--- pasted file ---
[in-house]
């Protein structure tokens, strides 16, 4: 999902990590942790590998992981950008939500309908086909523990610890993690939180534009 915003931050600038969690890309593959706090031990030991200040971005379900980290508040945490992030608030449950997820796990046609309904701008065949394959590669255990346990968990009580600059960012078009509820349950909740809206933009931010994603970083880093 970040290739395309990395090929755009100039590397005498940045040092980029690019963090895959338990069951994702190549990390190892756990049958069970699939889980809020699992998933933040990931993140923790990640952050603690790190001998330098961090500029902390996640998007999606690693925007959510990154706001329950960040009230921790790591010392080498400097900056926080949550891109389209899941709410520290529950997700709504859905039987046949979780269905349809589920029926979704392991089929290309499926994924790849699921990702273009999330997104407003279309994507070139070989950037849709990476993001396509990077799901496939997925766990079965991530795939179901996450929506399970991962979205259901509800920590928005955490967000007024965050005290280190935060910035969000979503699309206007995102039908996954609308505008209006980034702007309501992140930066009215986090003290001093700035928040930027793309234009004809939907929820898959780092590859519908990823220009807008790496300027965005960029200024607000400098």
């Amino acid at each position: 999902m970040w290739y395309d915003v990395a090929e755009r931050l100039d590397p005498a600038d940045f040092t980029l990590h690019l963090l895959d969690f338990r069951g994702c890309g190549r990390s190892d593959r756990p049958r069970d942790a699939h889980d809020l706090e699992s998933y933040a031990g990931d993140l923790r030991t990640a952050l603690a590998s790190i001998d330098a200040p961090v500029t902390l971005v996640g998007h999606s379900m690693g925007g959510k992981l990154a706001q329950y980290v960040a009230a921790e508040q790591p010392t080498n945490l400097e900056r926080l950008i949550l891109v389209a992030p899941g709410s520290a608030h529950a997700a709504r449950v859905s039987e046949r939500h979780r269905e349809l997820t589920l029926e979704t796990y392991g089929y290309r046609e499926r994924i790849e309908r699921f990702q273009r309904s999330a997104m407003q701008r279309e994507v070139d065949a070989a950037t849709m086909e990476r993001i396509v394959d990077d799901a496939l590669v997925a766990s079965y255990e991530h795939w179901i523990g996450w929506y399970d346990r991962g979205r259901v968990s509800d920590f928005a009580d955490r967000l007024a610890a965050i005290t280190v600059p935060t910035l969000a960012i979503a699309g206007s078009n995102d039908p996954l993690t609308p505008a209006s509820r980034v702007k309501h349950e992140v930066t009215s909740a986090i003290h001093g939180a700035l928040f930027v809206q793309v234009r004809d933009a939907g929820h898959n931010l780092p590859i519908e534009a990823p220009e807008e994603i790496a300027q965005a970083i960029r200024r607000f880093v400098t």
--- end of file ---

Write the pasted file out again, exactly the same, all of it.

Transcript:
[in-house]
């Protein structure tokens, strides 16, 4: 999902990590942790590998992981950008939500309908086909523990610890993690939180534009 915003931050600038969690890309593959706090031990030991200040971005379900980290508040945490992030608030449950997820796990046609309904701008065949394959590669255990346990968990009580600059960012078009509820349950909740809206933009931010994603970083880093 970040290739395309990395090929755009100039590397005498940045040092980029690019963090895959338990069951994702190549990390190892756990049958069970699939889980809020699992998933933040990931993140923790990640952050603690790190001998330098961090500029902390996640998007999606690693925007959510990154706001329950960040009230921790790591010392080498400097900056926080949550891109389209899941709410520290529950997700709504859905039987046949979780269905349809589920029926979704392991089929290309499926994924790849699921990702273009999330997104407003279309994507070139070989950037849709990476993001396509990077799901496939997925766990079965991530795939179901996450929506399970991962979205259901509800920590928005955490967000007024965050005290280190935060910035969000979503699309206007995102039908996954609308505008209006980034702007309501992140930066009215986090003290001093700035928040930027793309234009004809939907929820898959780092590859519908990823220009807008790496300027965005960029200024607000400098």
């Amino acid at each position: 999902m970040w290739y395309d915003v990395a090929e755009r931050l100039d590397p005498a600038d940045f040092t980029l990590h690019l963090l895959d969690f338990r069951g994702c890309g190549r990390s190892d593959r756990p049958r069970d942790a699939h889980d809020l706090e699992s998933y933040a031990g990931d993140l923790r030991t990640a952050l603690a590998s790190i001998d330098a200040p961090v500029t902390l971005v996640g998007h999606s379900m690693g925007g959510k992981l990154a706001q329950y980290v960040a009230a921790e508040q790591p010392t080498n945490l400097e900056r926080l950008i949550l891109v389209a992030p899941g709410s520290a608030h529950a997700a709504r449950v859905s039987e046949r939500h979780r269905e349809l997820t589920l029926e979704t796990y392991g089929y290309r046609e499926r994924i790849e309908r699921f990702q273009r309904s999330a997104m407003q701008r279309e994507v070139d065949a070989a950037t849709m086909e990476r993001i396509v394959d990077d799901a496939l590669v997925a766990s079965y255990e991530h795939w179901i523990g996450w929506y399970d346990r991962g979205r259901v968990s509800d920590f928005a009580d955490r967000l007024a610890a965050i005290t280190v600059p935060t910035l969000a960012i979503a699309g206007s078009n995102d039908p996954l993690t609308p505008a209006s509820r980034v702007k309501h349950e992140v930066t009215s909740a986090i003290h001093g939180a700035l928040f930027v809206q793309v234009r004809d933009a939907g929820h898959n931010l780092p590859i519908e534009a990823p220009e807008e994603i790496a300027q965005a970083i960029r200024r607000f880093v400098t």